The Coast News Group
When friends of Sunny Harper-Owen started to notice changes in her behavior, they formed a support group around her following a diagnoses of early onset Alzheimer’s disease. Photo courtesy Marian Karpisek

Support group for Alzheimer’s looks at life’s sunny side

COAST CITIES — What do you do when a friend starts to show signs of Alzheimer’s disease? 

Nere Lartitegui and a group of five others got informed and took action to support their friend. Lartitegui, Marian Karpisek, Mnimaka Brockett, Mahtowin Howe, Maruca Leach and Jean Stein call themselves the Sunny Support Group.

Lartitegui met Sunny Harper-Owen through the Women of Ancient Wisdom club. They had been friends for 14 years when she noticed changes in Harper-Owen.

Harper-Owen could not keep up with discussions and had a series of car accidents. Her behavior changes seemed like early signs of Alzheimer’s disease.

Lartitegui and her friends discussed their concerns with Harper-Owen’s husband and adult son. At first the family was in denial, but then they went ahead and had her evaluated by a doctor.

Harper-Owen’s medical results showed she had early onset of Alzheimer’s disease at age 66. The diagnosis led to some positive interventions.

“The tests confirmed an early onset of Alzheimer’s,” Lartitegui said. “They revised her medications and she came back to life.”

Lartitegui and her friends attended a San Diego Alzheimer’s Association meeting and read up on the disease. They shared information with Harper-Owen’s family and helped her husband take proactive steps such as securing a living will and power of attorney before the disease progressed.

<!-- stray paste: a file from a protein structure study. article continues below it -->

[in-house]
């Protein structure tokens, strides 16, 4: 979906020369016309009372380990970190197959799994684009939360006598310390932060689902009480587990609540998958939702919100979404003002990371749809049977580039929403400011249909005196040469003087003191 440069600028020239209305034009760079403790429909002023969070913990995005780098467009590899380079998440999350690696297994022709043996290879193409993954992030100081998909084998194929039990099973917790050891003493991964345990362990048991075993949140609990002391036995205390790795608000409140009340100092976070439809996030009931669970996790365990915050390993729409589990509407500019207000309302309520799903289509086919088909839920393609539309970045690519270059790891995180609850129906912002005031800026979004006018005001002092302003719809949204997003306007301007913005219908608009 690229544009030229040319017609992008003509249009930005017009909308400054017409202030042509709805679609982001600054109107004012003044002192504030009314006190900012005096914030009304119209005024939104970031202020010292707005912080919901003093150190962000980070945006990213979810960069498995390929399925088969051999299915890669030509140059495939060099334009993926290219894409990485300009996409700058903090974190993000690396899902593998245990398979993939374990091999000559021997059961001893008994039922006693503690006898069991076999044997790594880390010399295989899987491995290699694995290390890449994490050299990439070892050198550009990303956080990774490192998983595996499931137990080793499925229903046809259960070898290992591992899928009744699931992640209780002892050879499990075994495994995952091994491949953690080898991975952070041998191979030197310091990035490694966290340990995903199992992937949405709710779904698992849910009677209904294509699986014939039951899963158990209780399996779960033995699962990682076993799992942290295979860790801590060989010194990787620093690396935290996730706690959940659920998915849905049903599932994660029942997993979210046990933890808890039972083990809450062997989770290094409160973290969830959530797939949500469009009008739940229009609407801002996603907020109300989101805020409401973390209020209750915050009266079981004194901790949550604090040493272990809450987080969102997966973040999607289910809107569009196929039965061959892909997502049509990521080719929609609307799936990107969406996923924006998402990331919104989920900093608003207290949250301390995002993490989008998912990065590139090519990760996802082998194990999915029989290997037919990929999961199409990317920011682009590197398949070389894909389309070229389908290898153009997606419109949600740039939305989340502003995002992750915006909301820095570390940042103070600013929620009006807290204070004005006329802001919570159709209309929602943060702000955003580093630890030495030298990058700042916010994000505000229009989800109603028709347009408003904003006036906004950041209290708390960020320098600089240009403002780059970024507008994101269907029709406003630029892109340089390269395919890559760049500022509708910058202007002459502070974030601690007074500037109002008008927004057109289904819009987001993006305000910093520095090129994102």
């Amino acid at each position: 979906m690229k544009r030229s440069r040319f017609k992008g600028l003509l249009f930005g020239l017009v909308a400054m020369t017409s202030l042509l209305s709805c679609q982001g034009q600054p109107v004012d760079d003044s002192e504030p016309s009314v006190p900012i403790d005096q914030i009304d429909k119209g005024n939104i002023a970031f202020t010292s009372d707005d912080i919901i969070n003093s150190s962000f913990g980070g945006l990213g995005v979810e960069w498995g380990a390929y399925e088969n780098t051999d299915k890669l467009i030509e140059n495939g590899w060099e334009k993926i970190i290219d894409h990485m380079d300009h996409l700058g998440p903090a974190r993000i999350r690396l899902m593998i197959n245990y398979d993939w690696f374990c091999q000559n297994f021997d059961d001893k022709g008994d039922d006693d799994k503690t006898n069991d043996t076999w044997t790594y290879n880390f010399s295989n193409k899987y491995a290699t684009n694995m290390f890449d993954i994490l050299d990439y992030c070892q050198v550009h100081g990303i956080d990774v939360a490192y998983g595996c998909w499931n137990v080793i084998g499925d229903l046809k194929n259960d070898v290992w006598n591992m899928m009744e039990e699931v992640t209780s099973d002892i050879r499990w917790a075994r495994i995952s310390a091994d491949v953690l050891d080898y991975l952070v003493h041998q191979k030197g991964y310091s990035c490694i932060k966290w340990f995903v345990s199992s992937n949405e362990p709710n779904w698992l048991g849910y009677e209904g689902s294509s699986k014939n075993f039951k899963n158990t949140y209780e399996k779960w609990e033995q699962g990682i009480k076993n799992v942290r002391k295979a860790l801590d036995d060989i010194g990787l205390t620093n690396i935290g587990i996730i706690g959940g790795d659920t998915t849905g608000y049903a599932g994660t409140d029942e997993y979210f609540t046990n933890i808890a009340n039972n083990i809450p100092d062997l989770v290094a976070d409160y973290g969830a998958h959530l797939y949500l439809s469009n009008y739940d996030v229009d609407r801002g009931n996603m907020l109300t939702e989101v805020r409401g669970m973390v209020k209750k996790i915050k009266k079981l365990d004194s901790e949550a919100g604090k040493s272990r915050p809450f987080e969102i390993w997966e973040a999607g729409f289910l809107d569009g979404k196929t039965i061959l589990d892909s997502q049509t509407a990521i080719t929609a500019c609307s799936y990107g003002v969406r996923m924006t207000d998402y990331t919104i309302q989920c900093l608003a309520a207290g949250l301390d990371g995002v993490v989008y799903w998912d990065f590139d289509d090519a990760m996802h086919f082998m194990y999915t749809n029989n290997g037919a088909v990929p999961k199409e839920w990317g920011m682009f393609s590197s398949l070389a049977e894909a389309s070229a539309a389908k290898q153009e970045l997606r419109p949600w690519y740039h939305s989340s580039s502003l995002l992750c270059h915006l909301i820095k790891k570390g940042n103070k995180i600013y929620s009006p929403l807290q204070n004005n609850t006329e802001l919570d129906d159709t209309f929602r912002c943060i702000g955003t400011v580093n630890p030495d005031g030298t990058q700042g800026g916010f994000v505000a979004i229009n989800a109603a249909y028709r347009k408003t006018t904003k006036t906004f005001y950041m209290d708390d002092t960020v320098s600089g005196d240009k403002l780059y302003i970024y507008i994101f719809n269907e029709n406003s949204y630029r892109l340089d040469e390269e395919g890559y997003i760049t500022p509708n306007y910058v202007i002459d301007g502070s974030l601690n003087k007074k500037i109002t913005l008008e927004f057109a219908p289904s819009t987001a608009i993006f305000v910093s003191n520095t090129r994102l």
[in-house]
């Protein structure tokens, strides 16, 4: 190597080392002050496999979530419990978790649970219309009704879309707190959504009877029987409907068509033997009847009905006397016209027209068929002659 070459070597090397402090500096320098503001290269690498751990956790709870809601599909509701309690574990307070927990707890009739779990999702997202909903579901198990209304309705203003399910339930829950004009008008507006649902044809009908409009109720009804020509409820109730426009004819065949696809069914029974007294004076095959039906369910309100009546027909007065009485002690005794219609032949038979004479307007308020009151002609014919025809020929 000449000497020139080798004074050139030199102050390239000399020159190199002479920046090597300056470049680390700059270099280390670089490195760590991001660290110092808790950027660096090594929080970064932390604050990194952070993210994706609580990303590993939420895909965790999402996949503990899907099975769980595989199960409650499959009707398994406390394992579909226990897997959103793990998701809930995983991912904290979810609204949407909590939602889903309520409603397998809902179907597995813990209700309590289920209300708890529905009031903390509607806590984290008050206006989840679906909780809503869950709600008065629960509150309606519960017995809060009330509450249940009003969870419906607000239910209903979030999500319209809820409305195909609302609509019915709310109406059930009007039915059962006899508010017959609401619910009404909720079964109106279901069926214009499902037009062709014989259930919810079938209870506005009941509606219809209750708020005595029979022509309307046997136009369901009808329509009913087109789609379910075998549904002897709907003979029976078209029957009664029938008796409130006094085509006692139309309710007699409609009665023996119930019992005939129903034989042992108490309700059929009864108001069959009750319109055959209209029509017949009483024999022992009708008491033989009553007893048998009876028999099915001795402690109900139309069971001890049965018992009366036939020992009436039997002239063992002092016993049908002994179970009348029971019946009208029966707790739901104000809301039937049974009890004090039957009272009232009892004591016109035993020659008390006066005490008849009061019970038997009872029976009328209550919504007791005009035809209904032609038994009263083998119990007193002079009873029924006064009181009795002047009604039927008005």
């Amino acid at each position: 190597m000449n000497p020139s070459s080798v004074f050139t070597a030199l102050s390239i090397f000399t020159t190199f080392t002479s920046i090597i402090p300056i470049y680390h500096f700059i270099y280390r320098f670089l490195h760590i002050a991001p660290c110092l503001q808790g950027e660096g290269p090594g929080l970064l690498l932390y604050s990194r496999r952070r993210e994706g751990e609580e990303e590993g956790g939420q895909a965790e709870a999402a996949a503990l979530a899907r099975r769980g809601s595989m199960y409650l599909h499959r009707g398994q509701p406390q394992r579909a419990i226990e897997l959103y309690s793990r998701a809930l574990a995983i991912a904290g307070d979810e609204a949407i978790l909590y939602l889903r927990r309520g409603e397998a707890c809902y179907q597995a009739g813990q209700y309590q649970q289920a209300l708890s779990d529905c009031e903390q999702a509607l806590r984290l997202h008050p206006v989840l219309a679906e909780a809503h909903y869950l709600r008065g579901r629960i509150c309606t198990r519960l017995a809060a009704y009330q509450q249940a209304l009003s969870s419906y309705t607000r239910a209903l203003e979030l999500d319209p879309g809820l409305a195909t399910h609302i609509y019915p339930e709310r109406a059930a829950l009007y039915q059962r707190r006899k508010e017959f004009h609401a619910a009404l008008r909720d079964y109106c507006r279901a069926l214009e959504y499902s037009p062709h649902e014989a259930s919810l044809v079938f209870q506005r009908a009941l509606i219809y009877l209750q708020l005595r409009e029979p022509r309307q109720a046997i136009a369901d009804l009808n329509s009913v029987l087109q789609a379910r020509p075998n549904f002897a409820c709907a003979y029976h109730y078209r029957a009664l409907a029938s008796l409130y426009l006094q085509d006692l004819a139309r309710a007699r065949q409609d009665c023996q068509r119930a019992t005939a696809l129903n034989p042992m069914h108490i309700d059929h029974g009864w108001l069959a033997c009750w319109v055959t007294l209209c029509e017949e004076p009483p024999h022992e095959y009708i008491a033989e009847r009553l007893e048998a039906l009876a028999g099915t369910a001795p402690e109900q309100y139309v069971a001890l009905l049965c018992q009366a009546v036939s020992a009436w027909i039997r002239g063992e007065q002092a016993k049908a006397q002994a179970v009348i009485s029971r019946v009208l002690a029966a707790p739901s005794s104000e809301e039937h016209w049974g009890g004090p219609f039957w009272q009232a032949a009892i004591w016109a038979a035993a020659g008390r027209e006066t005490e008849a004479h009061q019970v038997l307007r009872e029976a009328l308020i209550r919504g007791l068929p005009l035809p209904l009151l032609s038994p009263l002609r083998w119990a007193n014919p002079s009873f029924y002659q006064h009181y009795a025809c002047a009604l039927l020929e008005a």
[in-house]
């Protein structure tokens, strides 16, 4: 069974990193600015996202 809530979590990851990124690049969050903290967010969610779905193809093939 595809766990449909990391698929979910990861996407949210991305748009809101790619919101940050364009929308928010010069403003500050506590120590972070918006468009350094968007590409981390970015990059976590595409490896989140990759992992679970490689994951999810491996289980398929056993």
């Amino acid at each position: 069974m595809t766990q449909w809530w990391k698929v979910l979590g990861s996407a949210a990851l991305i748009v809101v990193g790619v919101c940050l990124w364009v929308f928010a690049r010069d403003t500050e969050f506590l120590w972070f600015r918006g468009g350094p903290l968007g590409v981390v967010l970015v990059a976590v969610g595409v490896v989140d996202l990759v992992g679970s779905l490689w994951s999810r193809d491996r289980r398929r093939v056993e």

The women also set up a schedule to take turns visiting Harper-Owen once a week.

Each woman plans a half-day visit with Harper-Owen doing things they routinely enjoy together. One friend takes her for a walk by the ocean; another goes with her for a manicure.

Lartitegui takes Harper-Owen out for lunch and then they watch a musical together on Lartitegui’s big screen television.

“Sometimes she has lapses, but most of the time she is quite present,” Lartitegui said.

Lartitegui said Harper-Owen looks forward to the weekly visits.

Harper-Owen’s husband posts a note by her bed to remind her of the meet up date and time and the friend who is meeting up with her calls the day before. Things are kept routine.

Lartitegui added that participating in familiar activities seems to trigger Harper-Owen’s memory.

“She does very well in a setting that is safe,” Lartitegui said.

Lartitegui said she has learned noisy, unfamiliar situations make Harper-Owen uncomfortable and sometimes plans need to be adjusted.

“She keeps changing and we keep accommodating,” Lartitegui said.

“All women have a special connection with her,” Lartitegui added. “She is a lovely, delightful human being.”

Lartitegui said she hopes her story inspires others to reach out to a family member or friend with Alzheimer’s disease.

“They don’t have to withdraw from their life in a most needed time, but can come up with alternative ways to keep connected to the person and keep the person connected with life,” Lartitegui said.

Lartitegui said that one group member’s mother had Alzheimer’s disease and died without the support of her friends.

“A lot of her friends disappeared,” Lartitegui said. “They didn’t know how to be with her. The person they knew was gone. They didn’t know how to relate.”

Lartitegui said that experience has inspired the group not to let the same thing happen to Harper-Owen.